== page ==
Let’s be Honest
Corbett is a good school, but basing our reputation on a survey put out by NewsWeek is damaging our chances of becoming a Great school. When parents go before the School Board to let them know that the kids aren’t getting the education they need, the parents leave frustrated. They are told we are producing a better product than other schools, and at a lower cost. But are we really?
Corbett bases its 5th in the Nation ranking on a Newsweek article put out every May. The author takes the overall number of AP tests taken, and divides it by the number of graduating Seniors for the year. The idea behind the ranking was that by the time a Senior graduated from High School they would have one test done to help ease them into their college experience.
AP classes in Corbett are mandatory, and they start with Freshman year. This year the District is expecting Corbett High and Corbett Charter to take approximately 965 tests, with a combined graduating class of around 50 Seniors. The tests do not have to be passed, they just have to be taken, and with a top score of 5 possible, 75% of the tests given last year received 1’s or 2’s. These do not qualify for transfer to a college for credit, and in addition, a lot of colleges will not accept the 3’s either, even though these are considered passing tests.
Because Corbett purchases so many tests, the cost per test is $65. In 2009 there were 508 tests given, at a cost of $33,020. In 2010, 748 tests were taken at a cost of $48,620 and with 75% of those going to grades of one or two, an expense of $36,465 with no possible college transfer. That means that only 187 of the tests were 3, 4 or 5 in ranking, and Corbett spent an average of $260 per passing test. This year Corbett expects to take 965 tests, with a cost of $62,725. If the trend continues with passing rates, over $47,000 will be spent on non-passing tests.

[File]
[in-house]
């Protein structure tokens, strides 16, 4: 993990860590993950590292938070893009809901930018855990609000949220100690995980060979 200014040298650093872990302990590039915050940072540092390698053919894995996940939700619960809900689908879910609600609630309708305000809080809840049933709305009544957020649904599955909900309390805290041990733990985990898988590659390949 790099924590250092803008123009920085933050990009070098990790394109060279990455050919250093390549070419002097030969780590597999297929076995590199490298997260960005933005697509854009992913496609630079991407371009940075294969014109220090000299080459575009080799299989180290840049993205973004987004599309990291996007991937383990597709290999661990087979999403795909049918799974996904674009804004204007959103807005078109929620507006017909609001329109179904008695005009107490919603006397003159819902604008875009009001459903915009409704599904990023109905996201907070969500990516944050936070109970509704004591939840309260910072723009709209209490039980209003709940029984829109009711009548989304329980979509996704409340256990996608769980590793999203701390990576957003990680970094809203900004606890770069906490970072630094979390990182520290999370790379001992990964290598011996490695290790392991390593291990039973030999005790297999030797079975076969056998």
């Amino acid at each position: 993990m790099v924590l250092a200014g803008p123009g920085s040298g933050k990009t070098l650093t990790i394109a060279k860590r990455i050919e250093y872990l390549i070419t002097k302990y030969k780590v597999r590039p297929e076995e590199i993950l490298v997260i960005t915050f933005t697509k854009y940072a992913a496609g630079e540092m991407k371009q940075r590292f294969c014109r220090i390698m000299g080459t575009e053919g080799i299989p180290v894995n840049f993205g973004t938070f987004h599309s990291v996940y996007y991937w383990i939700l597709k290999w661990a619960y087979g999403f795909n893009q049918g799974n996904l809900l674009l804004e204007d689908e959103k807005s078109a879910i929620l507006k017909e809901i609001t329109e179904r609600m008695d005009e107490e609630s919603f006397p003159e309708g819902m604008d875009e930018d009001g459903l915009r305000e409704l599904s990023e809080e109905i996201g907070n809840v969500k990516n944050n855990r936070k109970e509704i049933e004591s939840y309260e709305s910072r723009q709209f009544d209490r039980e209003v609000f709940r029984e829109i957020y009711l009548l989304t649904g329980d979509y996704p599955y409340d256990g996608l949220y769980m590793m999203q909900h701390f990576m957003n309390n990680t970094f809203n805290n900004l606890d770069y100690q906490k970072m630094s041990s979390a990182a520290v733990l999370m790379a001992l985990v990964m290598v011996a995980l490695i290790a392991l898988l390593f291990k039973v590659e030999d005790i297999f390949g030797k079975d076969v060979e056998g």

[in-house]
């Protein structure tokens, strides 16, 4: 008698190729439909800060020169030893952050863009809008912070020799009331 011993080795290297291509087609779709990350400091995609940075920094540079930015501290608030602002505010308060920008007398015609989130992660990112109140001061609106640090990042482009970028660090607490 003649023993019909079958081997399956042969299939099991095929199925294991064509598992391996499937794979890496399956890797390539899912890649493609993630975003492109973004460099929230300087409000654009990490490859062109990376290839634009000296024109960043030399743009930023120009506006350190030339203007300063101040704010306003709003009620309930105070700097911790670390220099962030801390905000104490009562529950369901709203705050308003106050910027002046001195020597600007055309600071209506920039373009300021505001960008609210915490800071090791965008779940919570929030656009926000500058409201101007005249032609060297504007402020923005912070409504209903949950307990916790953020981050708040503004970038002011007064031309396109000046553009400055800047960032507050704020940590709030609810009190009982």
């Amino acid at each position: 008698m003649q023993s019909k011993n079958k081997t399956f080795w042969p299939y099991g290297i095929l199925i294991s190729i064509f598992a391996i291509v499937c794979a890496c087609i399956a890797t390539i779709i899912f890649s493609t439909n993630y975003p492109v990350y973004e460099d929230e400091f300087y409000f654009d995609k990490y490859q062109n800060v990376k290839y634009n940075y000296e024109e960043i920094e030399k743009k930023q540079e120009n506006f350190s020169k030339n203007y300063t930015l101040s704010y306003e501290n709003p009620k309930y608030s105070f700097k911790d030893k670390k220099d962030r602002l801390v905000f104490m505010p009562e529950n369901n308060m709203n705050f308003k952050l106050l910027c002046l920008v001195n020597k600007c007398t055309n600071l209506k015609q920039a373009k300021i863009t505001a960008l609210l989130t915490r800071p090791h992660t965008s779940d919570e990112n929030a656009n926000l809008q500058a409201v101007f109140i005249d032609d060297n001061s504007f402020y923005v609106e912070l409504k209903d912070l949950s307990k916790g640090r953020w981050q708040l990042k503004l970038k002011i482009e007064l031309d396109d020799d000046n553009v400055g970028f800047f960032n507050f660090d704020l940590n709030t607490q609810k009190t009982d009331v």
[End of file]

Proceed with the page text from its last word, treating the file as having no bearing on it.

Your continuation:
During the same time Corbett has been paying for these tests we have laid off custodians, maintenance personnel, office assistants and announced that we need to cut back days at school to cover budget shortfalls.
Corbett School District pays for the test, and this makes sense if the goal it to get tests taken, because as a parent I would demand my child discuss with me the expected grade before paying. As a parent who attends school board meetings I hear from the Board that we are not elitist and that is why we pay for the tests, but in today’s hard economic times, can we afford what amounts to the cost of a teacher, or a couple of custodians? I hear from the Superintendent that the 1’s and 2’s are just as valuable as the higher scores, but are they?
The value is in the classroom experience, in the learning provided by the greater demands placed on the students, not in the tests. (And tests can be taken without the students taking the class.) The tests allow the District to claim their national ranking, and it does bring in students to the Charter, but as long as that is how we are basing our student’s education, things will not change. Past Superintendent Robert Dunton began the AP classes and it has been beneficial to lots of Corbett students, but the house of cards built upon the AP test ranking needs to be blown down.
CSD School Board Member and Parent of two CSD students